Starting July 1, 2000, good drivers with low incomes can qualify for the new bare-bones policies, which will initially cost $450 a year in Los Angeles and $410 in San Francisco, the only two cities where the experimental coverage will be available.
Applicants can have no more than one ticket or "point" for a moving violation on their records in the past three years, and their incomes cannot exceed 150% of the federal poverty level, which means a four-member household could not make more than about $26,000 a year. Men ages 19 to 24, who are considered the highest-risk drivers, will pay an extra 25% for the policies; the coverage is not available to those under 19.
The policies will be available through insurance agents and will be administered by the California Automobile Assigned Risk Plan, the nonprofit organization that provides coverage for high-risk drivers.
The Legislature mandated the policies to try to combat the problem of uninsured drivers. The Insurance Information Network of California, a trade group, estimates that 1 out of 3 Los Angeles drivers has no insurance despite a state law that requires coverage. Statewide, the proportion of uninsured drivers is about 1 in 5.
The insurance industry, however, doubts that many uninsured drivers will sign up. That means the program may be of greatest interest to the working poor who have insurance.
To make the low premiums feasible, the Legislature lowered the amounts of liability coverage the policies offer. Instead of the current minimum required by law--$15,000 in coverage for bodily injury per person, $30,000 of total bodily injury coverage per accident and $5,000 for property damage--the low-cost policy limits are $10,000, $20,000 and $3,000.
Liability coverage essentially pays for any harm a driver inflicts on other people; bodily injury liability, for example, pays for the medical costs, lost wages and pain suffered by the other driver and any passengers, while property damage basically covers the dings and dents to the other car.
Because most accidents are fender benders that cause less than $1,000 in property damage and don't result in injury, it would seem that the new low-cost policies would provide enough coverage for most situations.
And that's true, as long as you don't have much to lose. If you have a home, a decent job or any savings, however, the bare-bones policy--and the state's regular minimum policy, for that matter--could be the most expensive choice in the long run.
Kenneth Brownlee, a sales and service center manager for Nationwide Insurance Cos., which recently opened three new offices in urban Los Angeles, said he frequently encounters consumers with far more at stake than they realize.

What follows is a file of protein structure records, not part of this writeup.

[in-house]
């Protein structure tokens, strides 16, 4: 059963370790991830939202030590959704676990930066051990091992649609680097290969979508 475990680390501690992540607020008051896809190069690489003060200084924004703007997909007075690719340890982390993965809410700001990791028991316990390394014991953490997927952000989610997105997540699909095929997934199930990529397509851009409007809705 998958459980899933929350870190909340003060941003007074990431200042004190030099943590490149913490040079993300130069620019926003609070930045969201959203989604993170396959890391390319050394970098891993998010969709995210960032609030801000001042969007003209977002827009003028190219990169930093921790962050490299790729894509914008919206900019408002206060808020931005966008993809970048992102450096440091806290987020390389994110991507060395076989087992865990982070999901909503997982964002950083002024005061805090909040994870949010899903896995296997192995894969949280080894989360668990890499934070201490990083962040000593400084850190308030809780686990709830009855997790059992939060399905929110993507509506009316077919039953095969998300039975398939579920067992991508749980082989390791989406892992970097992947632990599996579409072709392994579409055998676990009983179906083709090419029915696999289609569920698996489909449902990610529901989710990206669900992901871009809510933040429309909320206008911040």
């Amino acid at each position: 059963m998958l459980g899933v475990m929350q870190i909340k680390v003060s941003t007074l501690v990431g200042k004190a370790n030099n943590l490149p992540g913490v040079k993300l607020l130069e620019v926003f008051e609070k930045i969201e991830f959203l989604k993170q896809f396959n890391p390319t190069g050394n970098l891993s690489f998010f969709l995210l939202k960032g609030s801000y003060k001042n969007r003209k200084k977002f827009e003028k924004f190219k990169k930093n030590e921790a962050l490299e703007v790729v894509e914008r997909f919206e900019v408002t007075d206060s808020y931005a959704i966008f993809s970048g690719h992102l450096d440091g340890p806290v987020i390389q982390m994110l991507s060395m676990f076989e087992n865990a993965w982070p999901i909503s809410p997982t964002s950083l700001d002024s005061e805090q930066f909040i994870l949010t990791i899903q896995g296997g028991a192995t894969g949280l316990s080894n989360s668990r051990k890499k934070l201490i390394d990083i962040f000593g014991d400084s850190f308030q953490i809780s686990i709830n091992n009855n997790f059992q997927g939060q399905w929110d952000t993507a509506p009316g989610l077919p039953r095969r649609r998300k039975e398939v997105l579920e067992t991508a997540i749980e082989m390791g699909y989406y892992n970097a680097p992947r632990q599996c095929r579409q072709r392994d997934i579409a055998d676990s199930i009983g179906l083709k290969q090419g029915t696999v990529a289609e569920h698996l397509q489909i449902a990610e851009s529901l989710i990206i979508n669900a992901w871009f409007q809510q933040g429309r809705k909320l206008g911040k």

Brownlee, who manages Nationwide's Crenshaw office, estimates at least one-third of the people he contacts have too little liability insurance. Some own homes free and clear, yet carry the minimum insurance required by state law, Brownlee said.
One bad accident could rob these drivers of everything they own if the victims, or their insurance companies, decide to sue for more than the policy limits.
Those who don't have home equity or savings to lose could find their paychecks garnisheed to pay the cost of a lawsuit judgment.
Although premiums vary wildly by company and area, a woman in Compton with 10 years of driving experience and a clean driving record could pay $466 to $2,312 a year for basic liability insurance, according to the state Department of Insurance's 1999 premium survey.
Most major insurers would charge her $600 to $1,200 for coverage.
So if the woman worked a low-wage job, had little savings and rented rather than owned a home, the new low-cost policy probably would make more sense for her than most coverage currently available.
Most drivers have enough to lose, however, that higher liability limits are advisable. (See accompanying "Financial Planner" for a liability checklist.)
Financial advisors and insurance experts recommend that most people carry liability coverage of $100,000 per person and $300,000 per accident, with at least $50,000 of property damage. Once your income or net worth surpasses six figures, even higher limits are usually recommended. Most auto insurance liability tops out at $500,000 per person or accident, but personal liability or "umbrella" coverage is available to stretch that limit to $10 million.
Interestingly, it doesn't cost all that much more to dramatically increase coverage. Boosting liability coverage from the state's minimums to $100,000 per person for bodily injury, $300,000 per accident and $50,000 property damage--or about 10 times the state minimum--would add about $200 to the average annual premium, according to State Farm actuaries.
That may be money a low-income driver doesn't have, of course, and if it's a choice between groceries and added coverage, there's no choice at all.
For those who do have the option, however, it makes sense to do a little comparison shopping and understand the risks before deciding to opt for the cheapest policy.